January 2nd 1916
We are still in the same billets and are really having a most delightful time under the circumstances. The best part of all is having a proper bed to lay on. I have had a good four hours then this afternoon as we do no work if possible on Sunday afternoons, unless of course we are in the trenches.
By the way, Mummy, I hope to get a week’s leave shortly. I expect you will have already seen in the papers that I have been awarded the M.C. so expect to come home any day.
I have the official citation of his Military Cross here:
Dated 22nd January, 1916. Awarded the Military Cross:-
Lieutenant C. E. S. Rucker
For conspicuous gallantry on the night of December 15th-16th, 1915, at Cordonnerie. He took out two parties to cut wire before a raid, and commenced work, but, being interrupted by an enemy listening post, he returned to report. The enemy being aroused, the raid was abandoned, but Lieut. Rucker took out a bombing party and destroyed the listening post under a heavy fire. This post was inside the German wire and close to the enemy’s parapet. He volunteered for both these duties.
Sadly, this Oxford cricket Blue in March 1916 was wounded at Ypres and as a result lost a leg and the chance to play for England.
The lighter, every-day side of some of his letters home are illuminating. On January 15th 1916 he wrote:
By the way, Mummy, there are several things I want and should be greatly obliged if you would send them along when any member of the family is going up to town. They consist of:
- Cigarettes (Turkish)
- Tobacco (John Cotton No 1 Mild)
- Collars (size 15)
- Couple of ties (light flannel ones)
- Couple of pairs of kneelets & couple of pairs of anklets for football. These can be got at any chemist I believe.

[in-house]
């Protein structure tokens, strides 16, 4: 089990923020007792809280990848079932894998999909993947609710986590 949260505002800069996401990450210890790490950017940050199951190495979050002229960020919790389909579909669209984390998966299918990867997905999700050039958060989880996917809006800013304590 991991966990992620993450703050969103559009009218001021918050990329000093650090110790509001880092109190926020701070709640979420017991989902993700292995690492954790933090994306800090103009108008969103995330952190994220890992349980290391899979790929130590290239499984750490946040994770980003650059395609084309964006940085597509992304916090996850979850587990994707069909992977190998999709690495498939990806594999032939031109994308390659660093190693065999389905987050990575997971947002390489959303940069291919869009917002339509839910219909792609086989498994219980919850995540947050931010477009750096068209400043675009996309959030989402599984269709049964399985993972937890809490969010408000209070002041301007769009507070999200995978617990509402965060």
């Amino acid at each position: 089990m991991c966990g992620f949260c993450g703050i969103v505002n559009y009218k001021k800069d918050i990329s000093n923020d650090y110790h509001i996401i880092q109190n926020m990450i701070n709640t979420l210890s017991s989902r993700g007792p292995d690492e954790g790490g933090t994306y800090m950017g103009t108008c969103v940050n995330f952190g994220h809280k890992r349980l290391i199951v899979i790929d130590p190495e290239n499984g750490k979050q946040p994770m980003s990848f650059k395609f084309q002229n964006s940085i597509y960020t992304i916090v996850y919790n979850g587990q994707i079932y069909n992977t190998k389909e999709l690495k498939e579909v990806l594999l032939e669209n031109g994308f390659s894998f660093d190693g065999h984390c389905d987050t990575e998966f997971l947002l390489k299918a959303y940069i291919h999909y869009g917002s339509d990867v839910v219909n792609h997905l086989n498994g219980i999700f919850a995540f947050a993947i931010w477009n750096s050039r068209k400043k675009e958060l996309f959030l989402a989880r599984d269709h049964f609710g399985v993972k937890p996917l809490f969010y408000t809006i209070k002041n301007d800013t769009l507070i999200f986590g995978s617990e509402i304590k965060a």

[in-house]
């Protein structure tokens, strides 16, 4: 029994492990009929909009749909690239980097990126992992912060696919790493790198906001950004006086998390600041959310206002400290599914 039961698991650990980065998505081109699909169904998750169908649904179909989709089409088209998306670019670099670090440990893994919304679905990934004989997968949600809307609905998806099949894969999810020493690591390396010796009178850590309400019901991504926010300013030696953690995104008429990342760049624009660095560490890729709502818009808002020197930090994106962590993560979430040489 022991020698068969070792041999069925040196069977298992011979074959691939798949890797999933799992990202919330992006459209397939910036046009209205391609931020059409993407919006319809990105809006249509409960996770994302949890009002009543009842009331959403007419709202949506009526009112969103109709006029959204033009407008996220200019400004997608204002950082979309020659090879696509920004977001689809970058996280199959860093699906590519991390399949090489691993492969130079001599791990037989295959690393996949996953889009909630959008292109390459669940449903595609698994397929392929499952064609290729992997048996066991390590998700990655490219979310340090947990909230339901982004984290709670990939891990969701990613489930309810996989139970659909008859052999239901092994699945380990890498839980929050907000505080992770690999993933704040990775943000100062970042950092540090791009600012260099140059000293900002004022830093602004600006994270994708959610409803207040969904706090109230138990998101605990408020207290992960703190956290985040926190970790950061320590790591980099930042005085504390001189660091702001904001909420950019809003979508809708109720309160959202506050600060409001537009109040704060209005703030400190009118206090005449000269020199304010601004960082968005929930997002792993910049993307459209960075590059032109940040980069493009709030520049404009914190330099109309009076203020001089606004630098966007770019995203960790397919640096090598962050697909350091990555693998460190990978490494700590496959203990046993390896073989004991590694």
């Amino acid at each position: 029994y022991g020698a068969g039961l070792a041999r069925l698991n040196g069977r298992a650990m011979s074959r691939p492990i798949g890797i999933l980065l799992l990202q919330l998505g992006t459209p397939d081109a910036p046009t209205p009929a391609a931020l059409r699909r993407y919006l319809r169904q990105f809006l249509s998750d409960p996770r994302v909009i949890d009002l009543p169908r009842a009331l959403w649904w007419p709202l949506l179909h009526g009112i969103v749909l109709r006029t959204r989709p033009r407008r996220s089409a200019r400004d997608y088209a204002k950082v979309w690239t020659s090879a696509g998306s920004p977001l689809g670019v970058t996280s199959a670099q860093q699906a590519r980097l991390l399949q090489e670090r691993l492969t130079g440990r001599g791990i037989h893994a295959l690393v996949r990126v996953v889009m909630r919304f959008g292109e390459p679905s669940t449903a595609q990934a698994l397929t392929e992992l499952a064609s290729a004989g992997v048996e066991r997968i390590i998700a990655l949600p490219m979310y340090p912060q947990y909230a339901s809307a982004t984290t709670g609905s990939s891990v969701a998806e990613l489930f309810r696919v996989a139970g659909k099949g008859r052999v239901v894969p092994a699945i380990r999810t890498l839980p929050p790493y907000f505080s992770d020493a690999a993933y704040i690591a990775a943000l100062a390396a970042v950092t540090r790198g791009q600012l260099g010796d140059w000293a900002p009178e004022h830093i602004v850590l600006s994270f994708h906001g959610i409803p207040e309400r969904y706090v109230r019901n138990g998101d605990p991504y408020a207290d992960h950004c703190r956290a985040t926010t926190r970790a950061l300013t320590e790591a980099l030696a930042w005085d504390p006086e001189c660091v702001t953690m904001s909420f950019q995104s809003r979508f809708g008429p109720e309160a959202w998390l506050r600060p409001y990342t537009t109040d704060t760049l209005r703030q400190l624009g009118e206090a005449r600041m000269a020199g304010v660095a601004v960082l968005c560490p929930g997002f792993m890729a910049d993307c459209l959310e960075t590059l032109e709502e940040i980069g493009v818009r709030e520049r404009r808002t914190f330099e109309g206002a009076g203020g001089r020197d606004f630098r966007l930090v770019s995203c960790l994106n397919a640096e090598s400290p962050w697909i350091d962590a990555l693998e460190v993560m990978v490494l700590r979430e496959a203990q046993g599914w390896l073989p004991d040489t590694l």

You might also have some food sent out from Fortnum and Mason. That cheese went very well and might be repeated, also a couple of bottles of Curacao.
Memory and Delivery in Holy Scripture
Our Old Testament reading today, Psalm 126, reflects the first approach to our commemoration today, which I mentioned at the beginning: the collective identity. It is one of the Psalms of Ascent, which Jewish pilgrims would sing on their way up to Jerusalem. It is in two parts. The first concerns the wonder of a past miracle (vv. 1-3):
When the Lord restored the fortunes of Zion,
we were like those who dream.
Then our mouth was filled with laughter,
and our tongue with shouts of joy;
then it was said among the nations,
‘The Lord has done great things for us,
and we rejoiced.
The background to this is the delivery from exile in Babylon. The Lord did it. Wonder. Joy. Praise. The recognition of the nations.
The second half of the psalm (vv. 4-6) is a prayer for a future delivery. A lament. A cry. “Lord, do it again.”
There are two pictures of renewal here. First, water, in v. 4: “Restore our fortunes, O Lord, like watercourses in the Negeb.”